You may have expected a chronological presentation (like at the nice Picasso Museum in Barcelona) – the early years followed by the blue and rose periods, the African-influenced period, by the cubism… but the logic here is often different, more following themes, meaning that a painting from 1895 may be the immediate neighbour of one from 1971. Some people were accompanied by guides. It may be a good solution for the understanding of the presentation.

You are allowed to take photos and I took many, but as most of the art is protected by glass, the reflections make it rather impossible to obtain decent pictures. Anyhow, it’s easy to find good illustrations on the net…

One detail:  You can find the African masks, which we also can see on a photo taken in his little workshop at Bateau Lavoir (see previous post) and which inspired his African period - and the creation of what may be considered as the first cubism painting, from 1907 (not here – at MMA), known as the “Les Demoiselles d’Avignon” – actually first called “The Brothel of Avignon” referring to an address in Barcelona, Carrer d'Avinyó.

I wish to draw your attention to the fact that although the official closing hour is 6 pm, rooms start to get evacuated at 5:40 pm – I could not visit some last rooms.  


Eiffel Tower - glass floor

What you see above are my feet on the new (solid) glass floor of the first level of the Eiffel Tower. We are - only - about 1/6 on the way to the top, but there are anyhow some 57 m (187 ft) to the ground.  The glass is - almost – transparent. 

Here you can see the limited parts of the floor which offer the pleasure to look down on the people queuing downstairs. 

The first floor has just finished a two-year (€ 30-million = $ 37.5-million) makeover. Until February 15 you can even do some ice-skating there.

Although it’s not so high up, there are some interesting views. If you wish to see some photos from the higher levels, you can have a look on my preceding nine posts about the Tower.

I went there on a Tuesday morning with fairly few visitors. Anyhow, look at the difference between the queuing to the South entry where you have to use the stairs (about 350 steps to the first floor, a bit over 700 to the second floor…) and the queuing to the North entry - with lifts.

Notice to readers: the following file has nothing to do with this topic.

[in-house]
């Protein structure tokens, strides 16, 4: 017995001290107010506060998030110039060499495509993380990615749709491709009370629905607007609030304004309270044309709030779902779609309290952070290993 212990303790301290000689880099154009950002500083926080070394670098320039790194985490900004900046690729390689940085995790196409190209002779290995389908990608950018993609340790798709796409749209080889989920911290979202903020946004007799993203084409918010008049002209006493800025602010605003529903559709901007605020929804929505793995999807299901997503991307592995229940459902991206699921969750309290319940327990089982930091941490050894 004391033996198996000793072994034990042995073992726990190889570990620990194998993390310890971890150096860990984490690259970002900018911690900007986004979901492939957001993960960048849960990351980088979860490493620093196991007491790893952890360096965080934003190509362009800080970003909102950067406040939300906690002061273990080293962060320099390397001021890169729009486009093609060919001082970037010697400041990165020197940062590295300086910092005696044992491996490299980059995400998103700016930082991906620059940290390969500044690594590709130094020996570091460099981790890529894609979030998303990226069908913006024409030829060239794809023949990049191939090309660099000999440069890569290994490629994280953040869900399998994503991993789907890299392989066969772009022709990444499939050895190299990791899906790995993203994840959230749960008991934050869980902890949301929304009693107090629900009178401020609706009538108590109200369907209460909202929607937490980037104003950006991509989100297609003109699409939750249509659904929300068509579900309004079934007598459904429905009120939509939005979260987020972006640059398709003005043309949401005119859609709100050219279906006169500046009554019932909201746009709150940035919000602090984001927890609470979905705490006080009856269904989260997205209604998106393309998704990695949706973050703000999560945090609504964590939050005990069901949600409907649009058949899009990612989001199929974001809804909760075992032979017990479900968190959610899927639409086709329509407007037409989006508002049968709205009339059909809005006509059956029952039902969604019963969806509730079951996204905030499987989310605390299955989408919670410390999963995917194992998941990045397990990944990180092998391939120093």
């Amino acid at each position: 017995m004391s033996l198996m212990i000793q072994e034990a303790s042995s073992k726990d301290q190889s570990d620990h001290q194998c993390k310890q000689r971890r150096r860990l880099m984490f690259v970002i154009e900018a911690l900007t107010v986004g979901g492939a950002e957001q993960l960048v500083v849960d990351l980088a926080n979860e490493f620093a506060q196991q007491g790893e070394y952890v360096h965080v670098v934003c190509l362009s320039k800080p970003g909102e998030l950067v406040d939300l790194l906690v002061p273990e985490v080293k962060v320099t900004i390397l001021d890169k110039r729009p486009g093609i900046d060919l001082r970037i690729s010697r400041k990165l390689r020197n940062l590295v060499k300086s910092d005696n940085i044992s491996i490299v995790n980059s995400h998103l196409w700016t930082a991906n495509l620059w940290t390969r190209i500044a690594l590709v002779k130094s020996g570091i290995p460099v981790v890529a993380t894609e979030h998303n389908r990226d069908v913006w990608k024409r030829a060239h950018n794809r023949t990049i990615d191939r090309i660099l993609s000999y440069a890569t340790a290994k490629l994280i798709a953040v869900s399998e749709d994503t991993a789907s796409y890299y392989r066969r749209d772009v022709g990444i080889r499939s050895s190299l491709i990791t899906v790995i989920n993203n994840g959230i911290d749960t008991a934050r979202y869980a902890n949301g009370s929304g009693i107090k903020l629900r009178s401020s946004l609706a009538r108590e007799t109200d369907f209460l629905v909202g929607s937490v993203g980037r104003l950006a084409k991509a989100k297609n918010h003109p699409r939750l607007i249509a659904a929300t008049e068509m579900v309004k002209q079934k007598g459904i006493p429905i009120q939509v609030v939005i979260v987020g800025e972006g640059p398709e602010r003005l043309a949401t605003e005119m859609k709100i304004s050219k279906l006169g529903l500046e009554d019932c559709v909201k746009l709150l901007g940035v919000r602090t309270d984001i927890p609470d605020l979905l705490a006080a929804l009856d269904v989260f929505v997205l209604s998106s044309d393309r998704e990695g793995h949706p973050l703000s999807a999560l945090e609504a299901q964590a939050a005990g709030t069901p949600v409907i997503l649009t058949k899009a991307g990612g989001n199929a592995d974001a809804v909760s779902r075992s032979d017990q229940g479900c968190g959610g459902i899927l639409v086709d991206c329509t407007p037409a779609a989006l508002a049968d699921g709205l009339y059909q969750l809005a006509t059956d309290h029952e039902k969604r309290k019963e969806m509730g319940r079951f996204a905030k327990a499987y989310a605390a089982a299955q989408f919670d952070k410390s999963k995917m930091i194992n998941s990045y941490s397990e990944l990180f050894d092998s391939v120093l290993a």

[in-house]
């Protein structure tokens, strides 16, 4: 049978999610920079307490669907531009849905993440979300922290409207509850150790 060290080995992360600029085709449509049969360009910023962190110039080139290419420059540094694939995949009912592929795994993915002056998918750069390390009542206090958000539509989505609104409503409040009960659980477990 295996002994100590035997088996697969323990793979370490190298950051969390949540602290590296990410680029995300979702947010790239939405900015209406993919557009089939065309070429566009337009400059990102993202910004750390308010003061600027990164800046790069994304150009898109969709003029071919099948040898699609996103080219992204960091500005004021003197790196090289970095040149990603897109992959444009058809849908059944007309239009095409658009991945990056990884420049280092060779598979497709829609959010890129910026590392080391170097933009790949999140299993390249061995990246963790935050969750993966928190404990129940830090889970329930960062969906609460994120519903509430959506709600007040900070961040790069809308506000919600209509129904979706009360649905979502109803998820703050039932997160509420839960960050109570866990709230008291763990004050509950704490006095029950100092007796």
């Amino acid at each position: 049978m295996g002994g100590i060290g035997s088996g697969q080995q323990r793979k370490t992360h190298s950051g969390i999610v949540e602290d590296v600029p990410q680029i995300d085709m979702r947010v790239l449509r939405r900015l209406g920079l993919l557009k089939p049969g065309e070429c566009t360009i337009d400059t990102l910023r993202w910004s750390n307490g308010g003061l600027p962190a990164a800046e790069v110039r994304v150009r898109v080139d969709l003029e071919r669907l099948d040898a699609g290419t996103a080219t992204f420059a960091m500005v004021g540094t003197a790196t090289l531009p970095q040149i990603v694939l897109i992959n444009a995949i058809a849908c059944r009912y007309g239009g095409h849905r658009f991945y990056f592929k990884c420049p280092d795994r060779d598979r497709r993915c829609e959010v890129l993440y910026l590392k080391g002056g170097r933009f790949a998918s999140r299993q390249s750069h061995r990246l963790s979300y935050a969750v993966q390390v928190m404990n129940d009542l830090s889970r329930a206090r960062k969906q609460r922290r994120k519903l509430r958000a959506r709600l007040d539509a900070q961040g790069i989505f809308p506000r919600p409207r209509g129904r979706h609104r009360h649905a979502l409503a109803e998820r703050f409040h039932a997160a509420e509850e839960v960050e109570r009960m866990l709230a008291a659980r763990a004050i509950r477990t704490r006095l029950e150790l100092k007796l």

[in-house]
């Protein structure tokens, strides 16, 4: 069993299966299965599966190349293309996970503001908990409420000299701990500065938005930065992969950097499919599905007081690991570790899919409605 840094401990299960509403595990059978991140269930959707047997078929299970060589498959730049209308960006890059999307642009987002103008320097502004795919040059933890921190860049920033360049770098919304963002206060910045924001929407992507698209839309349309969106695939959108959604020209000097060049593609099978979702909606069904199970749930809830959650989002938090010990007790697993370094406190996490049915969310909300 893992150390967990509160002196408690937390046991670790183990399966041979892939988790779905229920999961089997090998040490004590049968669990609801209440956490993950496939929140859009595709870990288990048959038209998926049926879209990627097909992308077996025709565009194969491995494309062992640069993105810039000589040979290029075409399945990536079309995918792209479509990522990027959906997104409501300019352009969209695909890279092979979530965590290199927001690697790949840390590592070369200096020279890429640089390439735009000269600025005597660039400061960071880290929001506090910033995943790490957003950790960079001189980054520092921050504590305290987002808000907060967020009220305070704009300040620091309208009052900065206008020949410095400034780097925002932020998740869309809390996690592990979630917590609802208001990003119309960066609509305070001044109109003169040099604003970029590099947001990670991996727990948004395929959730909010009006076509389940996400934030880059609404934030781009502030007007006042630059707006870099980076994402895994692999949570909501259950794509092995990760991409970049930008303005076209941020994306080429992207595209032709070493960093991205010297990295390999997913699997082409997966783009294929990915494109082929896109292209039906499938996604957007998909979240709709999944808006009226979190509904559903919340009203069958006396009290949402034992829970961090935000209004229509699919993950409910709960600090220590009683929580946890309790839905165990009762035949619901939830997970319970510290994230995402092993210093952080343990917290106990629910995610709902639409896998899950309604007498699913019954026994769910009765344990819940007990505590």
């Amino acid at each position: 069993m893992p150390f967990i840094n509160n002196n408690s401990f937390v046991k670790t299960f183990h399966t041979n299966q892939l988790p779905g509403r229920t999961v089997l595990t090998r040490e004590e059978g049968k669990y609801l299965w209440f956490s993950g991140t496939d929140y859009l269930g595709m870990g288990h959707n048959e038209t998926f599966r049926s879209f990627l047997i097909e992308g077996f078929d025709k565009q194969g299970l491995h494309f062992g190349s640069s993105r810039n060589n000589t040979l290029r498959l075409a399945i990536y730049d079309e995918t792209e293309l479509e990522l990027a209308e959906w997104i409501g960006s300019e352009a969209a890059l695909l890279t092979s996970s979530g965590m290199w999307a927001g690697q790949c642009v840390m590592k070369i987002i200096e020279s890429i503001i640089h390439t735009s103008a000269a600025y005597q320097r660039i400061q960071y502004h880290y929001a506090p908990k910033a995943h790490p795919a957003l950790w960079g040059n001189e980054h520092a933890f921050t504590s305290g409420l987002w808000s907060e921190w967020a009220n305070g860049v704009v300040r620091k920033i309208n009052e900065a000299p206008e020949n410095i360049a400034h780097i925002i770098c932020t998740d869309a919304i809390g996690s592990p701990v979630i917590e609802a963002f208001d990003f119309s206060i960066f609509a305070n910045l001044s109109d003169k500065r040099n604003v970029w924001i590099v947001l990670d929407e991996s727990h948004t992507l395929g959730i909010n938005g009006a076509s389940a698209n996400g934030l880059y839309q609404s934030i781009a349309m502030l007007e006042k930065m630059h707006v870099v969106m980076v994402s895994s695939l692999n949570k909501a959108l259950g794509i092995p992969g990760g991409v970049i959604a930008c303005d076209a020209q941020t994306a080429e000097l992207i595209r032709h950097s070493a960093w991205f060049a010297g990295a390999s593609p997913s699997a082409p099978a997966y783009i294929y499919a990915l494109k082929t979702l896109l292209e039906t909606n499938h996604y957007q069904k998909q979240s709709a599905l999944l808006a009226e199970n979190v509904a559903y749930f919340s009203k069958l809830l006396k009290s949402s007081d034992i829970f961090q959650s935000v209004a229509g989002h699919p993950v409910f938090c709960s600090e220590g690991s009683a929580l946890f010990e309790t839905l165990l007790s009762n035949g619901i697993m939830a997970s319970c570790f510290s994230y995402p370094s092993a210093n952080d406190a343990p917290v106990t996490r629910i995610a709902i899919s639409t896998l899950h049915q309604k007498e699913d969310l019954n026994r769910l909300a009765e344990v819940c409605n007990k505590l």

Sankta Lucia - Saint Lucy

Last week in Paris was rather Swedish with the visit of the Royal couple (see preceding post), although news media would certainly pay higher attention to a British, U.S…. state visit.  To end the week, there was another event, which actually takes place every year - the celebration of “Sankta Lucia”, Saint Lucy. Logically it should be celebrated December 13, but there was an early start this year, December 5. Normally there would be a reception at the Swedish Embassy, but, as it's under restoration, this year there was a more open invitation to the Sainte Clotilde Basilica.

The singing is performed by young girls (and a few boys) from the Swedish School and the Swedish Church. They will perform several more times, including in the Swedish Church on the correct date, December 13.

Before talking about the concert, just a few pictures of the Sainte Clotilde Basilica, a neo-gothic church from the 19th century, in the 7th arrondissement, close to the Parliament, some ministries and embassies.

The church was more than full, there was a short welcome speech by the newly appointed Ambassador, Veronika Wand-Danielsson… and then arrived Saint Lucy.

After the singing we were all invited to a glass of “glögg” (hot mulled wine) and some “pepparkakor” (ginger snaps). We were quite a crowd. 

I wrote about the Saint Lucy singing already five years ago (here) – with a link to YouTube if you would like to hear the Saint Lucy song - and there I also said a few words about the history behind this celebration and why it takes place December 13 rather than December 21, considering that the meaning is to bring light to the shortest day. (The reason is the switch from the Julian to the Gregorian calendar during the 16th century.)